Building a Dry Creek Part 3

The dry creek progress has continued sporadically since the Spring. I have not done much with the creek itself but I have worked on the approaches to the creek and as you can see below a way to cross the creek that doesn't involve jumping!

If you have not already take a peek at earlier progress reports - Update 1 and Update 2

March 2021

Building a foot bridge over a dry creek
Securing the 4"x6" beams of our toy bridge


Building a footbridge over a dry creek

I spent an evening trying to learn something about the load bearing capacity of various sized beams and bumped into a lot of explanations that were of the "It depends" sort. In the end I decided 4"x6" beams would be more than enough for such a short span and a bridge surface that would rarely need to hold more than 2 -3 people.


Son helping build a footpath bridge
My youngest learning how to use an impact driver

Staining a footpath bridge

The wooden treads are left over from a deck we removed in the backyard. The stain I'm applying looked blue on the treads to start but has since lost that hue.

Newly stained footpath bridge

Footpath bridge sitting on gabion baskets

Looking down the length of a footpath bridge

Next Week

Bags of drain rock ready to be used
Layer of drain rock goes down over rough grade

14 inch cor-ten steel edging
14 inch Corten steel edging

The Corten steel will turn a rusty color similar to the surrounding rocks. I was a little apprehensive about introducing another material to the landscape but decided that it's eventual color change will help the steel blend nicely with the rock and wood.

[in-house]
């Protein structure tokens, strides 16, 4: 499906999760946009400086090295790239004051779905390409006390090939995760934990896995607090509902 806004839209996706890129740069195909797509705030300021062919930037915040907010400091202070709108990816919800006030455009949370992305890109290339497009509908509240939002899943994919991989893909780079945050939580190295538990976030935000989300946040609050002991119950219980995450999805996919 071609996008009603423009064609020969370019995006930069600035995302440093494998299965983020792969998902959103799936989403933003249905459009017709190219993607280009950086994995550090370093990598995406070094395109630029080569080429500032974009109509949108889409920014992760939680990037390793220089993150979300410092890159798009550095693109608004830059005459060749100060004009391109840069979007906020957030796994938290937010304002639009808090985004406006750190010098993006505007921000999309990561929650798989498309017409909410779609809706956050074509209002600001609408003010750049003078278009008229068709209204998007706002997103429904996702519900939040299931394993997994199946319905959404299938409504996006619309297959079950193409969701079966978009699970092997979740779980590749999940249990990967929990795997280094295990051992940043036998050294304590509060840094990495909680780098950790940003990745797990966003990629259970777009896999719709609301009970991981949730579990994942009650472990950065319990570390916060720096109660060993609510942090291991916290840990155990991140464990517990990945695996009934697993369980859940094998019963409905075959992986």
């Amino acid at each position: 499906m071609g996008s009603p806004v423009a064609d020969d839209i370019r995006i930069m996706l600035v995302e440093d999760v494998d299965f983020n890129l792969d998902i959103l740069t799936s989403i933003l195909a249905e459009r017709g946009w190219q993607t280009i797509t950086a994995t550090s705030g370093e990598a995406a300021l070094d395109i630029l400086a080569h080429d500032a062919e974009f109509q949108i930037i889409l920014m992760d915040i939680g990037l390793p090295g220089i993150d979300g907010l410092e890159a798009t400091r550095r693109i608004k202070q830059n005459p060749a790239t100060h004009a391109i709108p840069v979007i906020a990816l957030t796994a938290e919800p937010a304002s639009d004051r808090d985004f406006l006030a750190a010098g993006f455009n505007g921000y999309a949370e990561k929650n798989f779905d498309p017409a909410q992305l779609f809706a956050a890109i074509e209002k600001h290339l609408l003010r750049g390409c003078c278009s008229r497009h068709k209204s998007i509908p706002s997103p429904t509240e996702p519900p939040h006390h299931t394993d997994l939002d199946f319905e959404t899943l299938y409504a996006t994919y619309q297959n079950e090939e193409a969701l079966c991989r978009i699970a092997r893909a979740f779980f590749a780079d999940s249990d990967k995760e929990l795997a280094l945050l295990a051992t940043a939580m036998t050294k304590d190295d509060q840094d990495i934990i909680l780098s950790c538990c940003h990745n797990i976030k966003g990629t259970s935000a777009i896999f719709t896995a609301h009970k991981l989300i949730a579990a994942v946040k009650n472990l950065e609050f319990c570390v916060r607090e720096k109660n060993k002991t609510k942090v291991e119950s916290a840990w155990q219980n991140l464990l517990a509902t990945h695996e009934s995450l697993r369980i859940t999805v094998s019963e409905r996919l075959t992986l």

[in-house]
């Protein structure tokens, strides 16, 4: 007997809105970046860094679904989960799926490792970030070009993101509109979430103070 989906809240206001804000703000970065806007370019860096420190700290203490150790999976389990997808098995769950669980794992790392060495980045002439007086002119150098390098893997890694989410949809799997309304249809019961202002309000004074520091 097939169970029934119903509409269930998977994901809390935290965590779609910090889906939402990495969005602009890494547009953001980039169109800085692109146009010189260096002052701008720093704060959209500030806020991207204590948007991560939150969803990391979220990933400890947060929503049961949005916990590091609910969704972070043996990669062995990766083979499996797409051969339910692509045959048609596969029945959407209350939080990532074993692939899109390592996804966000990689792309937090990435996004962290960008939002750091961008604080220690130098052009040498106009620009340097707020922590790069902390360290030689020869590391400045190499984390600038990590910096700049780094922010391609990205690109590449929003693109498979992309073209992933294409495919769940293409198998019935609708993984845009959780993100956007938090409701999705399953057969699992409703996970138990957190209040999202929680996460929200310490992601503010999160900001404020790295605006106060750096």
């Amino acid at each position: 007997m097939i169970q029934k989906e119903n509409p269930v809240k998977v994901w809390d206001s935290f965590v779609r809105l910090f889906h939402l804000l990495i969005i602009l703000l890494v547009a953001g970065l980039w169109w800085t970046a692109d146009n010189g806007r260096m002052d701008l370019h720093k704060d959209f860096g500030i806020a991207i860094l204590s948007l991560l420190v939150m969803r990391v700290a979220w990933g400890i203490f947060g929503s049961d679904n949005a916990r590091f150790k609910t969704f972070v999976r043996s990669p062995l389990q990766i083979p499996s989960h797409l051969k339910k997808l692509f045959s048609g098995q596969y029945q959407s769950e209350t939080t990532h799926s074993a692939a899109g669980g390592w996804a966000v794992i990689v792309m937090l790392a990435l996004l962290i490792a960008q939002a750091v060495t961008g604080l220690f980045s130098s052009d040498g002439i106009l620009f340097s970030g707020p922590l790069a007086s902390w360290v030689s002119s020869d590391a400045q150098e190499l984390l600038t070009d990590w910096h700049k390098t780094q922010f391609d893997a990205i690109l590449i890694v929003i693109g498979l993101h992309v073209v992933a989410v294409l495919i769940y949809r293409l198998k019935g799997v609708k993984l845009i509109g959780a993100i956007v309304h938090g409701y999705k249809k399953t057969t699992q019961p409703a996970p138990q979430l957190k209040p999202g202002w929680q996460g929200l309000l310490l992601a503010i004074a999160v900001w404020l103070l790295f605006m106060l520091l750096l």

Partially completed path leading to foot bridge

With the edging in place there was new room for a few more plants.

Small footpath and bridge viewed from above
On the upper path looking down at the lower path

Early July

 Sometimes life happens and gets in the way - but by mid-summer I was ready to restart this project.

Path being built in a dry garden
More path construction in progress.

It always feels good to create new planting space. I keep relearning the lesson - create the space first, then buy the plants. Each of these pieces of Corten steel edging is 4 ft long - so yes that is 4 ft of new planting space complete with amended soil!

Two pallets of landscape rock
more rocks...

A few months ago I removed several yds of the hill - in fact I had to rent a jack hammer because the dirt at a certain point transitions to rock. The plan is to eventually create a garden forecourt but for now it makes a convenient spot to park and sort boulders.

Landscape boulders waiting to be used
Some of the larger rocks from the first pallet

Unfortunately there weren't any really large rocks in these pallets but there are some generously sized, nicely shaped pieces.